Around town the CityX is nigh on unbeatable. The high bars give stacks of leverage, the turning circle is good and tight, the brakes are phenomenal and the whole plot is skinny enough to get through most gaps. But it gets better. The noise and sheer bloody mindedness seem to conspire to shout "GET OUT OF THE DAMN' WAY!" with sufficient authority that the CityX is one of the quickest cross town bikes I have ever ridden. Add the proper exhaust rather than the rather emasculated standard one and pop a pair of HID bulbs in to get a really bright, slightly blue light and you'd never, ever get stuck in traffic. And when the traffic gets really, really bad you can go cross country if necessary. I was looking for a photo location and found something slightly different. But in spite of being as accomplished an off road rider as the average spaniel, I found the CityX to be patient, understanding and easy to pick up when I dropped it. That last part is a joke - we managed to remain upright and the Buell did a great job of making it as easy as possible for me.

As far as the basic necessities are concerned, the Buell has them covered. The mirrors are there and, when not vibrating the world into a blur are actually quite good. The horn is OK - an important thing for town riding - though I'd add the ambience of the Buell kit exhaust to make really sure they hear you coming while the clocks are clear enough most of the time and nice to look at as well. Switchgear is impeccable in positioning and layout.

Buell CityXBad things? Sure, the gearbox is still the same as before. But it's something you ride around and get used to. And in fairness, it may not be the slickest box ever, or the fastest, but I didn't miss a single gear in three weeks riding every day. If you get out of town and start to really press on then you'll feel the tread blocks walking a bit. Not a problem but a little unsettling. So if you're going to do that a lot then may I respectfully point you at the Lightning? But if I had to find a single real fault it is the mirrors. They are quite clear at speed but in town they're all but unusable through vibration. May not be a big deal but it's a little trying sometimes. Oh, and the shorty rear cheesegrater pretending to be a mudguard means that when it rains you get a wet back. And if you're carrying a rucksack it gets jetwashed from the bottom. And leaks.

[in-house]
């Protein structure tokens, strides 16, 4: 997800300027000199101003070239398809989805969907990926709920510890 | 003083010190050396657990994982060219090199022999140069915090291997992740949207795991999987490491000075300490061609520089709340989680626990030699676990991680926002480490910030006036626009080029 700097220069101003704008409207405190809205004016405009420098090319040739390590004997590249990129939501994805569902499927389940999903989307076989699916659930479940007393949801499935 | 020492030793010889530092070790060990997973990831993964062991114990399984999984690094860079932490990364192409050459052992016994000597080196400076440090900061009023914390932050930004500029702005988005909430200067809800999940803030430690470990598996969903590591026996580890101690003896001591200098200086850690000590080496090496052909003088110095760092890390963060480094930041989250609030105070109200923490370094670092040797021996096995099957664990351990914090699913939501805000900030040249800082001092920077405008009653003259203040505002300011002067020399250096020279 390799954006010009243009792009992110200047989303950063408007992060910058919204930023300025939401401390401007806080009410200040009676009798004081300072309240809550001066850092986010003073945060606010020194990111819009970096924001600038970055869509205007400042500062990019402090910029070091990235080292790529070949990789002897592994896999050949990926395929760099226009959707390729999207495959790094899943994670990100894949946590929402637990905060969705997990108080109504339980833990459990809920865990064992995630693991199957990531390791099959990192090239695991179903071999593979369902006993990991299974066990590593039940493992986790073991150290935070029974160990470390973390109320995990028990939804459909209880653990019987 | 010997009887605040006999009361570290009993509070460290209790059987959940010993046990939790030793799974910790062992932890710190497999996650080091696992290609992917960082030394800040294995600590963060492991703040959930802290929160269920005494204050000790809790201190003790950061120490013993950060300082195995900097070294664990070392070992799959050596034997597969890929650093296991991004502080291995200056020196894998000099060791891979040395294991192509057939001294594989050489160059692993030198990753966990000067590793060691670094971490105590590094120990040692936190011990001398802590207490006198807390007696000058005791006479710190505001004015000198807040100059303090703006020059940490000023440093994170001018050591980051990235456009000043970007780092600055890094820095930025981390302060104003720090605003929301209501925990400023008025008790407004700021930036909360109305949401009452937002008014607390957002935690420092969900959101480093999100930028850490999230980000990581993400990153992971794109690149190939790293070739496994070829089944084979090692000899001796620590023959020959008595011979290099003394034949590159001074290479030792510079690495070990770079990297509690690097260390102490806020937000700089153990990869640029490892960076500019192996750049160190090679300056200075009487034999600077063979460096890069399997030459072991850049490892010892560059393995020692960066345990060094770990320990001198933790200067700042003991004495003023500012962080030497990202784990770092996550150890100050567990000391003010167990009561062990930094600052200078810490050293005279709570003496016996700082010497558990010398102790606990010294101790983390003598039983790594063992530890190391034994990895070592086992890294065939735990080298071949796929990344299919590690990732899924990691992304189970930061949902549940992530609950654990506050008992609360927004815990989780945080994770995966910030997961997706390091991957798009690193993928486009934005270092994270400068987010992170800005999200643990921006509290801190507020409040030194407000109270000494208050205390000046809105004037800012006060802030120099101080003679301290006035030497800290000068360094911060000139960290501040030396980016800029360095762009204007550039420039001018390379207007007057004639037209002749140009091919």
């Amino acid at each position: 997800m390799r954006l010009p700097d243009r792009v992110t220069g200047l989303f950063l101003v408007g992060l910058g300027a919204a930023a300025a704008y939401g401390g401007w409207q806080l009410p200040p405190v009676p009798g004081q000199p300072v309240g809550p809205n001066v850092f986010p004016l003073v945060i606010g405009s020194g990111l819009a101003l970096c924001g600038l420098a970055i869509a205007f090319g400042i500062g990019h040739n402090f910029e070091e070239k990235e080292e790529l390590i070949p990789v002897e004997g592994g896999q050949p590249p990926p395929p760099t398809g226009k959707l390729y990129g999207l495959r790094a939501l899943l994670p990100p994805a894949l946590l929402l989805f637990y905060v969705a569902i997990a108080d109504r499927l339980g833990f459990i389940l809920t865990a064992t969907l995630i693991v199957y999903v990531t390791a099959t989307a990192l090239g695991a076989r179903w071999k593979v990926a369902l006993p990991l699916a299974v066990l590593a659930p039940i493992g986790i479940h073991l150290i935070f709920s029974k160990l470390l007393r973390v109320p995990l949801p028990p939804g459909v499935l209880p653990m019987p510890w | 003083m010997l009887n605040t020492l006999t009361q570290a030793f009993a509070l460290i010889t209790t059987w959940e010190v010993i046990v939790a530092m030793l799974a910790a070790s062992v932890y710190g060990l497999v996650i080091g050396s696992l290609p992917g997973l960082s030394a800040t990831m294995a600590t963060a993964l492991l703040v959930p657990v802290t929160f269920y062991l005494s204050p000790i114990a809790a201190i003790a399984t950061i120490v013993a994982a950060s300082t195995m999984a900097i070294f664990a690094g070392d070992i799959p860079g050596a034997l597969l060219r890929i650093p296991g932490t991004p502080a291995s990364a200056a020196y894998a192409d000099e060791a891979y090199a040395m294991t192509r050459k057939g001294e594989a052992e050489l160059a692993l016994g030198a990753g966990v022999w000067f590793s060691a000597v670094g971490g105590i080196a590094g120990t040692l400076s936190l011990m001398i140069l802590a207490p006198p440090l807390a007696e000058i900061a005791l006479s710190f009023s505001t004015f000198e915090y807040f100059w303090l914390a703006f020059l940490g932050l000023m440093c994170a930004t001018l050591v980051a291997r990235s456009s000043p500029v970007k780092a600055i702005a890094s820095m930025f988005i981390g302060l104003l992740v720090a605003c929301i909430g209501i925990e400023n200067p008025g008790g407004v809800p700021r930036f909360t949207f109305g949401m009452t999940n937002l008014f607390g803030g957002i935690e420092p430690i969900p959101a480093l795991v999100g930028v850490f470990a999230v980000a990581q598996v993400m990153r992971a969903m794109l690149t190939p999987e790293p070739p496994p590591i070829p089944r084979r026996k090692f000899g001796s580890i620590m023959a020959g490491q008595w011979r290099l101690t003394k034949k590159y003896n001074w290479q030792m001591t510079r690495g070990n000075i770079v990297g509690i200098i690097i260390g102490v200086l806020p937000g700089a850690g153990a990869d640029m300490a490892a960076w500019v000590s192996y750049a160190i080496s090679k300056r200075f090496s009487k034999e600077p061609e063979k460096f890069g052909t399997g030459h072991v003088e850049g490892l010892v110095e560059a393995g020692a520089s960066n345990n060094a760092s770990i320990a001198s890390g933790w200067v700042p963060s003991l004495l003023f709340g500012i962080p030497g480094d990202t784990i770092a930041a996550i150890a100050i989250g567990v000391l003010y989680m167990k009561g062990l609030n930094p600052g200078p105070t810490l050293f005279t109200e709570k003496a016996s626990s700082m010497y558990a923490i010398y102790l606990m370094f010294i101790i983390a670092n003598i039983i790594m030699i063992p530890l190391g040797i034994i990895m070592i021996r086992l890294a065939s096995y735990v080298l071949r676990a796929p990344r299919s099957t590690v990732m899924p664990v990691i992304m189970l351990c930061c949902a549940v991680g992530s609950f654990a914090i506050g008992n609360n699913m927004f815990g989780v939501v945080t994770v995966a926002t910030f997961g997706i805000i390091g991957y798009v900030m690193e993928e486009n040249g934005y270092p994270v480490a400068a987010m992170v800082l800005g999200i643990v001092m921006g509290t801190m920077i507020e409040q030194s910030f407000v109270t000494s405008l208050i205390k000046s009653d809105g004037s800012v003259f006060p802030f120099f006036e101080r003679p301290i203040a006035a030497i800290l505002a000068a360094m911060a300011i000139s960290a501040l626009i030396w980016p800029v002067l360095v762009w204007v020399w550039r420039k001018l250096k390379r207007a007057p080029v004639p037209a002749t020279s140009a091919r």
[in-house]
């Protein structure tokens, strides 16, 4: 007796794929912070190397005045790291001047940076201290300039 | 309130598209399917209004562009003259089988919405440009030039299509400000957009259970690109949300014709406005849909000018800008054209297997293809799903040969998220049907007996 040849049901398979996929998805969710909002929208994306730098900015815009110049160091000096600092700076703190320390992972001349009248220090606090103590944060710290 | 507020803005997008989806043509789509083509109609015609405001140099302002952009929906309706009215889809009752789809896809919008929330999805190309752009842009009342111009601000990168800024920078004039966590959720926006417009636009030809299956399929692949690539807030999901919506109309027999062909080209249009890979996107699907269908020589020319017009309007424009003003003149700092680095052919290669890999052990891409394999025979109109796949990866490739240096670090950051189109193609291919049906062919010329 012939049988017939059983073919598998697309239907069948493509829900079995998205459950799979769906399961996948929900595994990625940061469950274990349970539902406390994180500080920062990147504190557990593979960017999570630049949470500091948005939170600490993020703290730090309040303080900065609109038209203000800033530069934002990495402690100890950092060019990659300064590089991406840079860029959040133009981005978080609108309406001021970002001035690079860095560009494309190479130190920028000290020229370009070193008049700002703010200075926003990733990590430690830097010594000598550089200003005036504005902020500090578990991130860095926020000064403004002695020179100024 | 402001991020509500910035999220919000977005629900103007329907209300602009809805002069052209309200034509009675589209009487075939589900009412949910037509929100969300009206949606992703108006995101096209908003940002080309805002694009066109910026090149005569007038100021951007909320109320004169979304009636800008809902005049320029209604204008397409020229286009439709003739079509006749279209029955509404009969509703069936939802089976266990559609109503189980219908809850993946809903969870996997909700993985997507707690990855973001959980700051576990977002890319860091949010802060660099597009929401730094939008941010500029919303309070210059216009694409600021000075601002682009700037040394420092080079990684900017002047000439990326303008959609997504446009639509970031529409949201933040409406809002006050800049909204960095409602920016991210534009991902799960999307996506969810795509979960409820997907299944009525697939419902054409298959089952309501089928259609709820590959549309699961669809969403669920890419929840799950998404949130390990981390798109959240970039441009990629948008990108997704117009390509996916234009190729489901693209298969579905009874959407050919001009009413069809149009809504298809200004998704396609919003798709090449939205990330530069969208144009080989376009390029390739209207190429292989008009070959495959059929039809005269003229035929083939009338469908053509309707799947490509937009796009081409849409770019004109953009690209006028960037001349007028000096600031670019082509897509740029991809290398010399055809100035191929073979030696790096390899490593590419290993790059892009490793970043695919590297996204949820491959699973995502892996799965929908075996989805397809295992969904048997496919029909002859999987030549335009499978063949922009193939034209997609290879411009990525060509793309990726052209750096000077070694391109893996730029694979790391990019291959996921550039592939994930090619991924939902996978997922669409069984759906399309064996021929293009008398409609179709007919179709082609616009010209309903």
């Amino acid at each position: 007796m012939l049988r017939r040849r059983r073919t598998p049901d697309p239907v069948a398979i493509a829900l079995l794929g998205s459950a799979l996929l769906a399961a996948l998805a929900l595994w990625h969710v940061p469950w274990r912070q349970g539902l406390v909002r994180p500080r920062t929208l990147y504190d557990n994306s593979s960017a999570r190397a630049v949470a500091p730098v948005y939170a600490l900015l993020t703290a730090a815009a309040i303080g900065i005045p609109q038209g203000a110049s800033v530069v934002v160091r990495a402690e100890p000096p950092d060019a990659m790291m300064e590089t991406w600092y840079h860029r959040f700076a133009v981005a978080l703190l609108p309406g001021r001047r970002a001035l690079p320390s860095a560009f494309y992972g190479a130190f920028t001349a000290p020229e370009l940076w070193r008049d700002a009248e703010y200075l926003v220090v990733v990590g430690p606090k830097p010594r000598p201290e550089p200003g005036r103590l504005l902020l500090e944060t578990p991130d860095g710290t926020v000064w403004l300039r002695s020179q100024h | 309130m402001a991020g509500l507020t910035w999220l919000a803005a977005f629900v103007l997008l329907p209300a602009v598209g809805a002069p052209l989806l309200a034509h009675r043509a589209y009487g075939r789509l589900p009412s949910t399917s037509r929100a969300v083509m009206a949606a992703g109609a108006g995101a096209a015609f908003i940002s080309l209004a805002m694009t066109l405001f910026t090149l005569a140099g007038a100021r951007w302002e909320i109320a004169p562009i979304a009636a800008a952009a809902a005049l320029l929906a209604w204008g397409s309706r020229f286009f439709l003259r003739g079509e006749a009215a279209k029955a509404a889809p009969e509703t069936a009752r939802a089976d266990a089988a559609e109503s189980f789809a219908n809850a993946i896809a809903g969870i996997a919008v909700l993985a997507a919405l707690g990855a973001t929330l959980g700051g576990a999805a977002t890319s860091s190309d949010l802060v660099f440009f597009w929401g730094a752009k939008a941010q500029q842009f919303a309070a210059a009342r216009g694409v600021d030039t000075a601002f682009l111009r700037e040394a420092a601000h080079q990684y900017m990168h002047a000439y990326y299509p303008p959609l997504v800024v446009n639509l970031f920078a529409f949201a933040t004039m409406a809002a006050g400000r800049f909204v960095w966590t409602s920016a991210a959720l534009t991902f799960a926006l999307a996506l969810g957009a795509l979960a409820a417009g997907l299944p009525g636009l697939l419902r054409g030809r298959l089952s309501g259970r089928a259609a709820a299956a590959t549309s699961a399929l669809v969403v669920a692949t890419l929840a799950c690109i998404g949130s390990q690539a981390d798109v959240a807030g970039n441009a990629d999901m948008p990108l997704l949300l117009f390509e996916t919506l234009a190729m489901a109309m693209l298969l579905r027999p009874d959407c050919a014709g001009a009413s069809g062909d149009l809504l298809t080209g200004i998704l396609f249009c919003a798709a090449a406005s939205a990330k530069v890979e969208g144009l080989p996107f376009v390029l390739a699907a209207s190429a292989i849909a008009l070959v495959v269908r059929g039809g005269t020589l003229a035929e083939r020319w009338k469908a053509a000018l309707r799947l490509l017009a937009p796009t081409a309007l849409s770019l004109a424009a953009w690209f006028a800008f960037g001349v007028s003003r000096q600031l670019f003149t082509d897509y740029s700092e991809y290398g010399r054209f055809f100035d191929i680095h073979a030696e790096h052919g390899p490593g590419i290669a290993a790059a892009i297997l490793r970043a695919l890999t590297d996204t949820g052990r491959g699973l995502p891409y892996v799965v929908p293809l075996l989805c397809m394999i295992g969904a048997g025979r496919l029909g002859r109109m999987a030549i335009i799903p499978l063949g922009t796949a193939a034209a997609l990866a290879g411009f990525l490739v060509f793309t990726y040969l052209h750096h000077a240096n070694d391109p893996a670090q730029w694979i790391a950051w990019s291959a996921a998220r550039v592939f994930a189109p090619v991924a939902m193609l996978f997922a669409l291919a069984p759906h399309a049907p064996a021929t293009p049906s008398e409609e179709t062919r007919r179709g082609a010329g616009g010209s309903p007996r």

But those are all outweighed by the sheer feelgood factor of this bike, allied to the fact that it is astonishingly practical and spectacularly good value to boot. Practicality comes with excellent fuel consumption, bullet proof engine and nice things like steel mudguards you can strap luggage onto. There's a pillion seat, too, but you'd have to be really, really good friends. Best strap your bag there instead - it stays drier too.

And the feelgood part?

Every time I rode this bike I grinned. Then smiled. And then laughed out loud. It is a fantastic, exuberant eccentric piece of everyday usable fun. And that alone makes it worthy of being considered one of the finest bikes I have ever ridden. And, of course, there's the small matter of the price. A very small matter indeed. It's a steal.

STOP PRESS If you fancy a bit of a hybrid, you can fit any or all of the modifications (except the bodywork) to, for example, your 1200 Lightning... Now that would be mental. When you do it, could I have a go?

Buell CityX